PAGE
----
Most standalone controllers can function independently, or in a mode where they pass commands only to the computer to which they’re connected. When disconnected from a host computer, they use the logic and scheduled events you’ve stored in their memory. An example is the USB PowerLinc Controller (1132CU) which works with Indigo 1.8, and the newer PowerLinc V2 (2414U) which works with Indigo 2.5 and higher. With Indigo, the process of updating the controller for standalone operation is done automatically when you quit the application.
Programming the Controller
To prepare for standalone use, you need to specify which portions of your home control logic and schedules for which you want the PowerLinc to assume responsibility when Indigo quits. Let’s say you have several X10-controlled exterior and interior lights, and you have motion detectors on the front porch, in the backyard, and over the driveway. You have defined trigger actions to turn on lights for 30 minutes when motion is detected, and you have defined time/date actions to turn on the interior lights one hour after sunset. Additionally, this time/date action is randomized by 25 minutes to give the house a lived-in look and to discourage would-be burglars. These are the actions you want your PowerLinc to continue to perform by itself, when Indigo is not in charge.
To flag these actions for standalone operation, choose Upload Settings... from the Interface menu to see the settings dialog:
Indigo provides an upload compatibility rating for all your home-control actions. This rating tells you how compatible a particular action is with the PowerLinc’s standalone mode. Some actions translate perfectly to the controller (good compatibility), some partially translate (okay compatibility), and some will not translate to work at all (poor compatibility).
If an action gets a less-than-perfect rating, select it in the list and Indigo displays more information about it at the bottom of the window. In this case, the action living room lamp with randomize has been adjusted automatically to a 15-minute period of randomization. That’s the maximum randomization value supported by the PowerLinc.
The action retains the 25-minute randomization setting when used by Indigo. It’s adjusted for the PowerLinc only when it’s uploaded to the controller for standalone use.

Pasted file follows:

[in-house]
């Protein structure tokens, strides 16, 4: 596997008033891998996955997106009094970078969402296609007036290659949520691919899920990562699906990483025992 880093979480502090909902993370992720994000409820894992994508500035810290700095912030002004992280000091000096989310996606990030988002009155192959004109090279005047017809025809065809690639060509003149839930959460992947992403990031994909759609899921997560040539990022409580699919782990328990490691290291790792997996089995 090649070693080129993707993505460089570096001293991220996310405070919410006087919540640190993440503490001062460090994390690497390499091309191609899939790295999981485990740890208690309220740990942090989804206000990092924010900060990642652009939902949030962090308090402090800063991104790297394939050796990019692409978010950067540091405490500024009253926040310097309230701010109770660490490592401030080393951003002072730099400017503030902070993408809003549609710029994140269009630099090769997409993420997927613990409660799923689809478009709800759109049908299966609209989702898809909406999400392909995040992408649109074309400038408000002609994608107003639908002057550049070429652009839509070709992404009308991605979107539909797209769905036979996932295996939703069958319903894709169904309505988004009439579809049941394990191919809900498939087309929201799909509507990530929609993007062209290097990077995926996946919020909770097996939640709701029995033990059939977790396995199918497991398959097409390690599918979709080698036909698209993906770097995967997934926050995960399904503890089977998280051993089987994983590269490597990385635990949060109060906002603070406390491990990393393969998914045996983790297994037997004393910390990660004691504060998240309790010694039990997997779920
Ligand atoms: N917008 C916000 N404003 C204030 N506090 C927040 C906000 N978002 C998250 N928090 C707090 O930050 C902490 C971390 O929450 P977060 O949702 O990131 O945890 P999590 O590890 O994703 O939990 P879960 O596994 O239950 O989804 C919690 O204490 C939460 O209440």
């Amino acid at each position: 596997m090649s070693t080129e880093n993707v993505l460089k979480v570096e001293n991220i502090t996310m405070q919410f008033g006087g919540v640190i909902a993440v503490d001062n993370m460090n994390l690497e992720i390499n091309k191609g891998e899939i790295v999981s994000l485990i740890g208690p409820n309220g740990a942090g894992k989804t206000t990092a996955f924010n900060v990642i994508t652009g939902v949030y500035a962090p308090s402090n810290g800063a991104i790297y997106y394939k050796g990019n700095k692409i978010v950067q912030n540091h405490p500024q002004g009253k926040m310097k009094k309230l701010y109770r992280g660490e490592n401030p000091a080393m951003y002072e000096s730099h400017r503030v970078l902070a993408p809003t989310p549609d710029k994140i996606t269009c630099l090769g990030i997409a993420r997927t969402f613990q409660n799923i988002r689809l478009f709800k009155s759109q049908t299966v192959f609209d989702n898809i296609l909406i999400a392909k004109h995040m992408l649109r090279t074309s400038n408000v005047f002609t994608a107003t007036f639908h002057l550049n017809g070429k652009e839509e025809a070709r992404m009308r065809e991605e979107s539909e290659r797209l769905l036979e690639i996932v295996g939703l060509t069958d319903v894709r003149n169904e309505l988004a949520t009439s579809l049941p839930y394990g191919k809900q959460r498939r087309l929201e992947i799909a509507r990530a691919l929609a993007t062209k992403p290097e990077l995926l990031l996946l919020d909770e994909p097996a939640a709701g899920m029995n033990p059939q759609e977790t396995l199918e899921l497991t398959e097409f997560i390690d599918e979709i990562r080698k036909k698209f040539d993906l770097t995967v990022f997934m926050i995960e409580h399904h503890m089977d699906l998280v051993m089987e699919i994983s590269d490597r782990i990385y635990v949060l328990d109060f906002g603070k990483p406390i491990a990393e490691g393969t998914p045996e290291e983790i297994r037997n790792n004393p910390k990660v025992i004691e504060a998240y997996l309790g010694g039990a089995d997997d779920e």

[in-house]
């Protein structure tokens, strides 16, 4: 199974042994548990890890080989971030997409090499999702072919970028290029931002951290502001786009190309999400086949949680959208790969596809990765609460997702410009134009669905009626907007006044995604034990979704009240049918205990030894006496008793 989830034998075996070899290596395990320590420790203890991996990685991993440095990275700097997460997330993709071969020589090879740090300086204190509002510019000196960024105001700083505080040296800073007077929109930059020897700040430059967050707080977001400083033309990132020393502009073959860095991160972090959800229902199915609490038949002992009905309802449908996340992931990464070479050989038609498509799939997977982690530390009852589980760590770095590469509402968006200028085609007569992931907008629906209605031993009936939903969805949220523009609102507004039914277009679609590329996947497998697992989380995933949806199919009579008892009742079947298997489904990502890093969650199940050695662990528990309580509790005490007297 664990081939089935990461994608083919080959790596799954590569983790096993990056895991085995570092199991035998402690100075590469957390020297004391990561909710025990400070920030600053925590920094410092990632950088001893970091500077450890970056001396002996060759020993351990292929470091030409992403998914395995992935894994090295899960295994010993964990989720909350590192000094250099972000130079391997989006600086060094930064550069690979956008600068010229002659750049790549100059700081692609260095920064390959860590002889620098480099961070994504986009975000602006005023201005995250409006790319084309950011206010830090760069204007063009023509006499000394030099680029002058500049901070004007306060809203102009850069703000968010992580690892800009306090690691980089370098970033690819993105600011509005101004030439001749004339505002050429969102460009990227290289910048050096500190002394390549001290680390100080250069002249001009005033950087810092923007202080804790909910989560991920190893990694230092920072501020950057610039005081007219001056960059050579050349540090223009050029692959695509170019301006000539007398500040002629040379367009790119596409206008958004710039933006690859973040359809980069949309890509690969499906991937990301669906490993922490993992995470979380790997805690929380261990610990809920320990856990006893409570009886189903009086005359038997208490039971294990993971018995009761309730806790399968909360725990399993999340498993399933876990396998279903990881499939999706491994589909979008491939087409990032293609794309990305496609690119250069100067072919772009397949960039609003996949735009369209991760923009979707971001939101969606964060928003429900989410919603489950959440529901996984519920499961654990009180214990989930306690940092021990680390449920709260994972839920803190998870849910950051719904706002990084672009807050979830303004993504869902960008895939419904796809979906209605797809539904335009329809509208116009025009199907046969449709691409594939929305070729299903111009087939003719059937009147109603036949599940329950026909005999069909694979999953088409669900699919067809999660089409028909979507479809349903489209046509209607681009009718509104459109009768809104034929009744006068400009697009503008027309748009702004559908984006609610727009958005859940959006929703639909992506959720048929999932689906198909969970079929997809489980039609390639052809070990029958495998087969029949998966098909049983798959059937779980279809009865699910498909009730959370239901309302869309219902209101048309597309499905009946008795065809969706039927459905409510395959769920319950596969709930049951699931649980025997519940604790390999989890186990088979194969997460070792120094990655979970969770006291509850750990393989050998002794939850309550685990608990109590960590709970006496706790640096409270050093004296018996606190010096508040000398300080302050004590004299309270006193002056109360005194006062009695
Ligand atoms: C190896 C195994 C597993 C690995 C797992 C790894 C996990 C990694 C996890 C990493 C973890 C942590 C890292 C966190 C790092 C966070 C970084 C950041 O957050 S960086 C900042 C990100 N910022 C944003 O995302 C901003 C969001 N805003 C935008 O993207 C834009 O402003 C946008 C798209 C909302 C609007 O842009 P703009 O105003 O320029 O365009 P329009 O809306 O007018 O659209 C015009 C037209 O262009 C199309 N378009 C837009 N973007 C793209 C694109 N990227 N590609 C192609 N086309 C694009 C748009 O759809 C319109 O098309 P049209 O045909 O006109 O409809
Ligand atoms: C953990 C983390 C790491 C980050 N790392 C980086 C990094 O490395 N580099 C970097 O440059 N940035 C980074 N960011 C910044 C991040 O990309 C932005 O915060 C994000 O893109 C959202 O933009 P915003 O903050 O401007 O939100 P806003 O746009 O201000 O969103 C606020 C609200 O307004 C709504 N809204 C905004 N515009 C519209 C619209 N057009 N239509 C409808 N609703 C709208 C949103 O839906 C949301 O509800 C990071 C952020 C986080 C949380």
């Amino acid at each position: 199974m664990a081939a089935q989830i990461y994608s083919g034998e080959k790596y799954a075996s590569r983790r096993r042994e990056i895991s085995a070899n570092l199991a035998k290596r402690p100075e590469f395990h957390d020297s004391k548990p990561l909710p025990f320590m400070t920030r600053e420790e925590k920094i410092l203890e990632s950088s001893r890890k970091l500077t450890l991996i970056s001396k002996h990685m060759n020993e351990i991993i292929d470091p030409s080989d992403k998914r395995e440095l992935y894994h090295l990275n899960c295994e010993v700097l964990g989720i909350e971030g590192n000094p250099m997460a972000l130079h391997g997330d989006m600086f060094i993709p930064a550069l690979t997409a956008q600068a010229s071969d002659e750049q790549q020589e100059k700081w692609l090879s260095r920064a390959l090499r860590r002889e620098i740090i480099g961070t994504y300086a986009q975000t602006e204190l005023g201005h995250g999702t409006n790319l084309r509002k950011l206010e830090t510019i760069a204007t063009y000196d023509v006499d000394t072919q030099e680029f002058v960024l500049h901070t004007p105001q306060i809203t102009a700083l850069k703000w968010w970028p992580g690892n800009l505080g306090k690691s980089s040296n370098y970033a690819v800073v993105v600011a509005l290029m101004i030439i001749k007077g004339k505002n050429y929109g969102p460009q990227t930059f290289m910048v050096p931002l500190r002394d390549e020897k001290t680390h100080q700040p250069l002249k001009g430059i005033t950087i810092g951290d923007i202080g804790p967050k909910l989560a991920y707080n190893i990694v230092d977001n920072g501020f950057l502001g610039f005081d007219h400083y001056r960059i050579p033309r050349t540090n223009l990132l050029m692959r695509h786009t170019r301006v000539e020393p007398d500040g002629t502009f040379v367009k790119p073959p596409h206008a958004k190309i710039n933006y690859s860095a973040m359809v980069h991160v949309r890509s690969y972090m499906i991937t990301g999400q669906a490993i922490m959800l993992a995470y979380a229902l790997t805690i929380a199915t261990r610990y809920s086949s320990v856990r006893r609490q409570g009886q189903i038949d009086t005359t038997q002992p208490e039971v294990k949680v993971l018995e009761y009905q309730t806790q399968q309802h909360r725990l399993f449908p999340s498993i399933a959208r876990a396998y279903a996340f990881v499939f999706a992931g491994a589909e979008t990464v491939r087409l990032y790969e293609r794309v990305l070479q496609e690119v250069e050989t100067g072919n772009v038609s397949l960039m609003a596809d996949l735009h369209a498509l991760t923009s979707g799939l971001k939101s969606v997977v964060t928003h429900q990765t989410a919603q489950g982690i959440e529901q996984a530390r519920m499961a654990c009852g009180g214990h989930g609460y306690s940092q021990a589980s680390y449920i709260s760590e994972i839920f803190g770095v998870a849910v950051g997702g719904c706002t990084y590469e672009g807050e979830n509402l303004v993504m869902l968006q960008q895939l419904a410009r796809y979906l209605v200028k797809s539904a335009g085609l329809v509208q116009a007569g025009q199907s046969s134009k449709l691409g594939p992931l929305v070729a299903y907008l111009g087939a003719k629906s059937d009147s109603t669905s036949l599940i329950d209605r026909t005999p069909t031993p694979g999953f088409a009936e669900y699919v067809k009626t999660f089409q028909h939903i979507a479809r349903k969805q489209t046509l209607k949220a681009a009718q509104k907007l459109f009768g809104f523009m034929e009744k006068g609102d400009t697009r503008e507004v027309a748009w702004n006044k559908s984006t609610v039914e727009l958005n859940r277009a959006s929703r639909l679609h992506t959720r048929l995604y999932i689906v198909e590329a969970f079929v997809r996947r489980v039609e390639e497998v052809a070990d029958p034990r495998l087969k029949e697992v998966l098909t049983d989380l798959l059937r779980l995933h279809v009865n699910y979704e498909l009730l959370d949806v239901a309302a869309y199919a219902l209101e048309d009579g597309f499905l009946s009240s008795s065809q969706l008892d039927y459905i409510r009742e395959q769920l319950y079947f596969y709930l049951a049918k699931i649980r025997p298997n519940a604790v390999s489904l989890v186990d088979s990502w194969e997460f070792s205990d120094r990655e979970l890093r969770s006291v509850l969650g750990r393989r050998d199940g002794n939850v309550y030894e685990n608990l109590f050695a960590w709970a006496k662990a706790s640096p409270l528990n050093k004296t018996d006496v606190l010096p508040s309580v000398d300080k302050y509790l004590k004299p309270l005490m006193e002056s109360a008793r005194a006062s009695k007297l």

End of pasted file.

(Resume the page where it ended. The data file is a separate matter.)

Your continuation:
A standalone PowerLinc can’t execute some actions. For example, the front porch motion email action cannot be selected for uploading to the PowerLinc because the action includes steps that send email, which the PowerLinc is incapable of doing.
Even if an action can be used with a standalone PowerLinc, you might not want to upload it to the controller. The controller can store about 1000 commands (32KB), but you should consider omitting actions that don’t need to take place when you’re away from home, or at other times when you’re using the standalone controller.
Once you’ve set up Indigo to upload to the PowerLinc, switching between controlled and standalone mode is as simple as quitting the Indigo application. When you’re ready to put the computer in charge again, just launch Indigo and it will resume control.
Hacking the Hack
If you’re a dedicated computer-in-control type of automator, consider adding a standalone PowerLinc to your tool belt. You can simplify your computer-based system by offloading basic automation, such as sunrise and sunset events. However, keep in mind that if both your computer-based system and the standalone controller are working at the same time, you’ll need to ensure they don’t respond to the same events. This would result in a too-many-cooks-in-the-kitchen situation and would increase the likelihood of X10 signal collisions. It also could make the system confusing to debug.